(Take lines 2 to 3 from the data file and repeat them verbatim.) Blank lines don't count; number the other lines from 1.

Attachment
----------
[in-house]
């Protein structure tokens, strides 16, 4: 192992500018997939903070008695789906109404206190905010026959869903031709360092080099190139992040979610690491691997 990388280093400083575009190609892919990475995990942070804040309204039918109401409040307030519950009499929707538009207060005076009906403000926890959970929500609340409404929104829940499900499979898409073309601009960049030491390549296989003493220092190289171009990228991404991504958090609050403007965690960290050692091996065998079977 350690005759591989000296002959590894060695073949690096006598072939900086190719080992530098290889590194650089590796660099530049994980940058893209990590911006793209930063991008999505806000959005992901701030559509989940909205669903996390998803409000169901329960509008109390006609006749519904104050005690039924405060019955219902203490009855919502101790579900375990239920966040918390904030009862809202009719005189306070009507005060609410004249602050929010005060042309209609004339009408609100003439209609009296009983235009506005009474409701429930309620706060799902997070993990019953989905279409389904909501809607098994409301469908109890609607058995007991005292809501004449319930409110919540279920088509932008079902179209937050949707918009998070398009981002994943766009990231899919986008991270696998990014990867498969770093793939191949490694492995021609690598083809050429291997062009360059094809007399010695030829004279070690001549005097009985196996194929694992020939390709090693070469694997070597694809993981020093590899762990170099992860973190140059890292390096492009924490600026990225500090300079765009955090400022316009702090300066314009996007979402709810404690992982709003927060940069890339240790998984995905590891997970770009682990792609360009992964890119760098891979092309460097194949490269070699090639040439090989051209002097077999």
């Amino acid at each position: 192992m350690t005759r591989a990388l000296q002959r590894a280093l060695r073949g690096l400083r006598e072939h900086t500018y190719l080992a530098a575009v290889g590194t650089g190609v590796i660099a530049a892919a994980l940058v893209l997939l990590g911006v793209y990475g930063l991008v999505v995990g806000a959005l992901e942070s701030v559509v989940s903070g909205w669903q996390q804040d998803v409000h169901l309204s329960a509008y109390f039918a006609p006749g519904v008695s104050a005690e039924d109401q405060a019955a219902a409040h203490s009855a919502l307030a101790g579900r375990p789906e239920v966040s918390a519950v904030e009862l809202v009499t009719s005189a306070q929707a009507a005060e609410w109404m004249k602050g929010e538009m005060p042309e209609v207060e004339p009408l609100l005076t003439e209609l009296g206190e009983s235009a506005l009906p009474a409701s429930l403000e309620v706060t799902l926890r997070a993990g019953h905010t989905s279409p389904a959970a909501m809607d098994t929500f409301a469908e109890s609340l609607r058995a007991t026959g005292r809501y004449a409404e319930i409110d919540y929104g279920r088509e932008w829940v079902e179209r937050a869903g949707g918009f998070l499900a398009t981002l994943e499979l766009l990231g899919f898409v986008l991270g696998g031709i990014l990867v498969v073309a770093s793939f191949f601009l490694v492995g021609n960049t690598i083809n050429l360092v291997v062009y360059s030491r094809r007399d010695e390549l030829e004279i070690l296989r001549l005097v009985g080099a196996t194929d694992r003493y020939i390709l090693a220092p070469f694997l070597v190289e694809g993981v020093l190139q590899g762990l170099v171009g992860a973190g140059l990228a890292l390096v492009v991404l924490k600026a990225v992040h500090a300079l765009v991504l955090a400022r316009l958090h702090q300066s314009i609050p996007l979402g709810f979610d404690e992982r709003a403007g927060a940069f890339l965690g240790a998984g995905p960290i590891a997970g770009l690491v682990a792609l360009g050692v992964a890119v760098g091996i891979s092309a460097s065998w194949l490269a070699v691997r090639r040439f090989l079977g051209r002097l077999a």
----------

């Protein structure tokens, strides 16, 4: 192992500018997939903070008695789906109404206190905010026959869903031709360092080099190139992040979610690491691997 990388280093400083575009190609892919990475995990942070804040309204039918109401409040307030519950009499929707538009207060005076009906403000926890959970929500609340409404929104829940499900499979898409073309601009960049030491390549296989003493220092190289171009990228991404991504958090609050403007965690960290050692091996065998079977 350690005759591989000296002959590894060695073949690096006598072939900086190719080992530098290889590194650089590796660099530049994980940058893209990590911006793209930063991008999505806000959005992901701030559509989940909205669903996390998803409000169901329960509008109390006609006749519904104050005690039924405060019955219902203490009855919502101790579900375990239920966040918390904030009862809202009719005189306070009507005060609410004249602050929010005060042309209609004339009408609100003439209609009296009983235009506005009474409701429930309620706060799902997070993990019953989905279409389904909501809607098994409301469908109890609607058995007991005292809501004449319930409110919540279920088509932008079902179209937050949707918009998070398009981002994943766009990231899919986008991270696998990014990867498969770093793939191949490694492995021609690598083809050429291997062009360059094809007399010695030829004279070690001549005097009985196996194929694992020939390709090693070469694997070597694809993981020093590899762990170099992860973190140059890292390096492009924490600026990225500090300079765009955090400022316009702090300066314009996007979402709810404690992982709003927060940069890339240790998984995905590891997970770009682990792609360009992964890119760098891979092309460097194949490269070699090639040439090989051209002097077999």
């Amino acid at each position: 192992m350690t005759r591989a990388l000296q002959r590894a280093l060695r073949g690096l400083r006598e072939h900086t500018y190719l080992a530098a575009v290889g590194t650089g190609v590796i660099a530049a892919a994980l940058v893209l997939l990590g911006v793209y990475g930063l991008v999505v995990g806000a959005l992901e942070s701030v559509v989940s903070g909205w669903q996390q804040d998803v409000h169901l309204s329960a509008y109390f039918a006609p006749g519904v008695s104050a005690e039924d109401q405060a019955a219902a409040h203490s009855a919502l307030a101790g579900r375990p789906e239920v966040s918390a519950v904030e009862l809202v009499t009719s005189a306070q929707a009507a005060e609410w109404m004249k602050g929010e538009m005060p042309e209609v207060e004339p009408l609100l005076t003439e209609l009296g206190e009983s235009a506005l009906p009474a409701s429930l403000e309620v706060t799902l926890r997070a993990g019953h905010t989905s279409p389904a959970a909501m809607d098994t929500f409301a469908e109890s609340l609607r058995a007991t026959g005292r809501y004449a409404e319930i409110d919540y929104g279920r088509e932008w829940v079902e179209r937050a869903g949707g918009f998070l499900a398009t981002l994943e499979l766009l990231g899919f898409v986008l991270g696998g031709i990014l990867v498969v073309a770093s793939f191949f601009l490694v492995g021609n960049t690598i083809n050429l360092v291997v062009y360059s030491r094809r007399d010695e390549l030829e004279i070690l296989r001549l005097v009985g080099a196996t194929d694992r003493y020939i390709l090693a220092p070469f694997l070597v190289e694809g993981v020093l190139q590899g762990l170099v171009g992860a973190g140059l990228a890292l390096v492009v991404l924490k600026a990225v992040h500090a300079l765009v991504l955090a400022r316009l958090h702090q300066s314009i609050p996007l979402g709810f979610d404690e992982r709003a403007g927060a940069f890339l965690g240790a998984g995905p960290i590891a997970g770009l690491v682990a792609l360009g050692v992964a890119v760098g091996i891979s092309a460097s065998w194949l490269a070699v691997r090639r040439f090989l079977g051209r002097l077999a």